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FOR EXPERT COMMENT: Putting Worries About Shrimp Supply to Rest; Sustainable Seafood Production System Developed by MU Researcher

Aug. 28, 2013

Story Contact(s):
Christian Basi, BasiC@missouri.edu, 573-882-4430

The views and opinions expressed in this “for expert comment” release are based on research and/or opinions of the researcher(s) and/or faculty member(s) and do not reflect the University’s official stance.

By Jerett Rion

Video: Putting Worries About Shrimp Supply to Rest; Sustainable Seafood Production System Developed by MU Researcher

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COLUMBIA, Mo. – Like other oceanic species, wild shrimp populations cannot keep up with seafood demand. However, worries about shrimp supply and sustainability of shrimp production may be unnecessary following the development of a sustainable and environmentally friendly seafood production system by a University of Missouri researcher that can produce a fresh crop of shrimp every 120 days.

David Brune, a professor of agricultural systems management at the MU College of Agriculture, Food and Natural Resources, developed the seafood production system at MU’s Bradford Research Center. The paddlewheel-driven raceways for the production system, or concrete basins that are similar to what is used in trout hatcheries, hold about one-twentieth of an acre of water and are stocked with Pacific white shrimp that Brune is growing.

“A lot of the seafood that is eaten in today’s market is unsustainable,” Brune said. “In order to expand or sustain the seafood business, aquaculture is necessary.”

When raising shrimp, good water quality is vital for the survival of the shrimp. Brune’s system uses fast-growing microorganisms such as algae and bacteria to control water quality. These microorganisms remove ammonia from the water, and in the case of algae growth, provide oxygen. Paddle wheels keep the water moving at a constant rate, which insures uniform water quality. This high water quality allows Brune to keep his system well-stocked with shrimp.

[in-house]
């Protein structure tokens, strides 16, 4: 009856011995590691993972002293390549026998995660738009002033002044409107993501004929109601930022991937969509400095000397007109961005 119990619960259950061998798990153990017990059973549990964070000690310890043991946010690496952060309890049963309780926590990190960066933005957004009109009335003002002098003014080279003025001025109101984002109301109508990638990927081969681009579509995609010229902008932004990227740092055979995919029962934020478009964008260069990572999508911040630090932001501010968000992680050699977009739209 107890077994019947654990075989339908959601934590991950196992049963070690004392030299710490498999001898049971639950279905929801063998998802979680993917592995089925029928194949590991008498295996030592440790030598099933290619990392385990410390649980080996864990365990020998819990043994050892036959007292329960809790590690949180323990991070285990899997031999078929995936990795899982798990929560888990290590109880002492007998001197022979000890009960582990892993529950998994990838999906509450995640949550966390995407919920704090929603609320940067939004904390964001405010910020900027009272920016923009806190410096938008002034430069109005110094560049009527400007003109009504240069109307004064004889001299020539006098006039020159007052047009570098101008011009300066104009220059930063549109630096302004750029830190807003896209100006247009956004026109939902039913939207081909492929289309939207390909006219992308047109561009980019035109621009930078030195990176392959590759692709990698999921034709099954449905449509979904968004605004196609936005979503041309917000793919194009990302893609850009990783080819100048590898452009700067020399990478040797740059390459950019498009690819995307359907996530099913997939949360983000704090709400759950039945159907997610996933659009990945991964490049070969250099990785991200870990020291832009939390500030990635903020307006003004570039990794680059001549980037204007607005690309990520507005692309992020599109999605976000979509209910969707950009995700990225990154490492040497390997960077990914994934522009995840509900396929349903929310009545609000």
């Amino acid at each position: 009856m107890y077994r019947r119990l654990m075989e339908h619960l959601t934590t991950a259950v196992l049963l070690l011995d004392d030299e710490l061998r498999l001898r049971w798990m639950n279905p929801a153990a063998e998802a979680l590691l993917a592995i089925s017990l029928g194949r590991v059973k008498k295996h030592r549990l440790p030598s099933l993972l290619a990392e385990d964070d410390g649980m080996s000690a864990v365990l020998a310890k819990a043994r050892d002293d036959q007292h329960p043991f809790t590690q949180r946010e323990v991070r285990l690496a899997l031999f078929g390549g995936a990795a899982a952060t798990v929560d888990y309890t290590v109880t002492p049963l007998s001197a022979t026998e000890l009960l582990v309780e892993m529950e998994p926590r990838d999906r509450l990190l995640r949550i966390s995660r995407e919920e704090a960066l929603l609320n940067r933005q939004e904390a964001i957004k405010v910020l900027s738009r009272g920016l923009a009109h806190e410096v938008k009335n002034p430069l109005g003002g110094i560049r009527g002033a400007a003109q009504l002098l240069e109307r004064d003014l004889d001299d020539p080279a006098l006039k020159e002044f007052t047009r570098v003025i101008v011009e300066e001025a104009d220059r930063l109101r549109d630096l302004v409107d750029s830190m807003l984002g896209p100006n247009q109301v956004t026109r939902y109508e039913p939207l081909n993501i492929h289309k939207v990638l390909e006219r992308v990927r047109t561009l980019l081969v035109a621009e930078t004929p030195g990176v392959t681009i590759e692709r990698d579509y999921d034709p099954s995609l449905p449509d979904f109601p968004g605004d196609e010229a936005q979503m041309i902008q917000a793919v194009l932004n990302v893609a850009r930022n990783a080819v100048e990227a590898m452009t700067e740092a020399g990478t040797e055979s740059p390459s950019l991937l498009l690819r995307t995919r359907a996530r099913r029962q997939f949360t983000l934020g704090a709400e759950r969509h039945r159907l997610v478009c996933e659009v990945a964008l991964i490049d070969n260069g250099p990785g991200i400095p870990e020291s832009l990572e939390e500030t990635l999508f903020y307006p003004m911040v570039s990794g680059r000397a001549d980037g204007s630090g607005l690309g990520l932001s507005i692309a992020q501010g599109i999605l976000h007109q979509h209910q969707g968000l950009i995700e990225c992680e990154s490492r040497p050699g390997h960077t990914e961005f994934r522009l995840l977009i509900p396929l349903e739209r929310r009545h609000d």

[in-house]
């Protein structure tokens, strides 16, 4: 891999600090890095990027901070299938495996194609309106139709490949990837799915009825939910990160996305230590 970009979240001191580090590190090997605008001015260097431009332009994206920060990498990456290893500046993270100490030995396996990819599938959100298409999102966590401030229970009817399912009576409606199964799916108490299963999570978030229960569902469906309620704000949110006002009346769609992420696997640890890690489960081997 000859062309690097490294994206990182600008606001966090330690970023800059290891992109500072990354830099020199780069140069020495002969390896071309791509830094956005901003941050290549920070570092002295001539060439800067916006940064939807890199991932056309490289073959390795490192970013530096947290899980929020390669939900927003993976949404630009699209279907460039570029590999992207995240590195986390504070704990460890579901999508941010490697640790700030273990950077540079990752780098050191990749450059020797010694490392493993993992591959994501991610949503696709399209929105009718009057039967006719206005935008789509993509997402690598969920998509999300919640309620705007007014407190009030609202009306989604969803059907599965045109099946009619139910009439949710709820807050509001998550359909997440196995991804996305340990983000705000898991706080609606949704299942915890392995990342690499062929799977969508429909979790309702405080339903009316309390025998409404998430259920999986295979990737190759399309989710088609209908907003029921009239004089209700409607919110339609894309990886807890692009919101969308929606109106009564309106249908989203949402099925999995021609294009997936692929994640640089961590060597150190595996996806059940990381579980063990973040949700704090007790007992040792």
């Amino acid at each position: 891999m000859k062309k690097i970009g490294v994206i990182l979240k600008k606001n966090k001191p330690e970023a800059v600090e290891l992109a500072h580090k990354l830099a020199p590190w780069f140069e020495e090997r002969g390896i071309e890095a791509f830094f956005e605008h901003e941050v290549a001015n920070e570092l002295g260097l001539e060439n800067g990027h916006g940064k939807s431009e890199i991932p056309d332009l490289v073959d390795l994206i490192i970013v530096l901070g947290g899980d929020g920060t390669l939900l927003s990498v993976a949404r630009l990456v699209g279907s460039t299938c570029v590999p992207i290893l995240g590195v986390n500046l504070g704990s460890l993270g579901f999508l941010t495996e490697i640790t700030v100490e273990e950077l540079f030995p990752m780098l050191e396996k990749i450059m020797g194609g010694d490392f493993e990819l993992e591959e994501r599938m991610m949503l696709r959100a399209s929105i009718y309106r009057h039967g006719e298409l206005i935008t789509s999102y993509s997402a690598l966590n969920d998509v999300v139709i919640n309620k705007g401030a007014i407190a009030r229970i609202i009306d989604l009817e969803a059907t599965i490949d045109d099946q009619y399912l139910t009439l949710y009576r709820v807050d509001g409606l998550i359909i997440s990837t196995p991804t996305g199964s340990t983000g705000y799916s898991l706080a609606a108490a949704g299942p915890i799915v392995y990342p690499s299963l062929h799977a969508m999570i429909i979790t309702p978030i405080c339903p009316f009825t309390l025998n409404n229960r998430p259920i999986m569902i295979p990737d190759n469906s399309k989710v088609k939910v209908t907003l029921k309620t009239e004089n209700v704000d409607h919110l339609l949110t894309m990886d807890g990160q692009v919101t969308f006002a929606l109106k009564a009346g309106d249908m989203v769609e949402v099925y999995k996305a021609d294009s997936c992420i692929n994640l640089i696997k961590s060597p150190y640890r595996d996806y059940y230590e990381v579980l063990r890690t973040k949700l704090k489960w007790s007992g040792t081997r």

“You can’t keep growing algae or bacteria in a closed system without providing an outlet for them,” Brune said. “Microbial biomass production is continually removed using brine shrimp, which are only 8 to 12 millimeters long. The brine shrimp consume or ‘harvest’ the algae and bacteria. Then we use the brine shrimp as food for our main product, the Pacific white shrimp, instead of just creating more waste.”

Brine shrimp can be used as a fish meal replacement to feed the Pacific white shrimp, or harvested and converted into a liquid fuel. Additionally, waste from the brine shrimp can be converted to produce methane, which could be used as power for the physical system. Other byproducts, such as concentrated nitrogen and phosphorus can be used as fertilizer. This creates a system that is environmentally friendly in a cost-effective way, Brune said.

While Brune has proven that shrimp can be grown locally, they do come at a greater cost than shrimp imported from other countries.

“It costs around $3 a pound to produce the Pacific white shrimp we are growing, which is the wholesale price for frozen shrimp that is imported from Asia,” Brune said. “We know that we can grow shrimp in a sustainable manner and in an environmentally friendly way. However, if we can’t produce them in a cost effective manner, then we aren’t going to be successful.”

Brune says he is working to demonstrate the technical success of the system and to make this process affordable to farmers.

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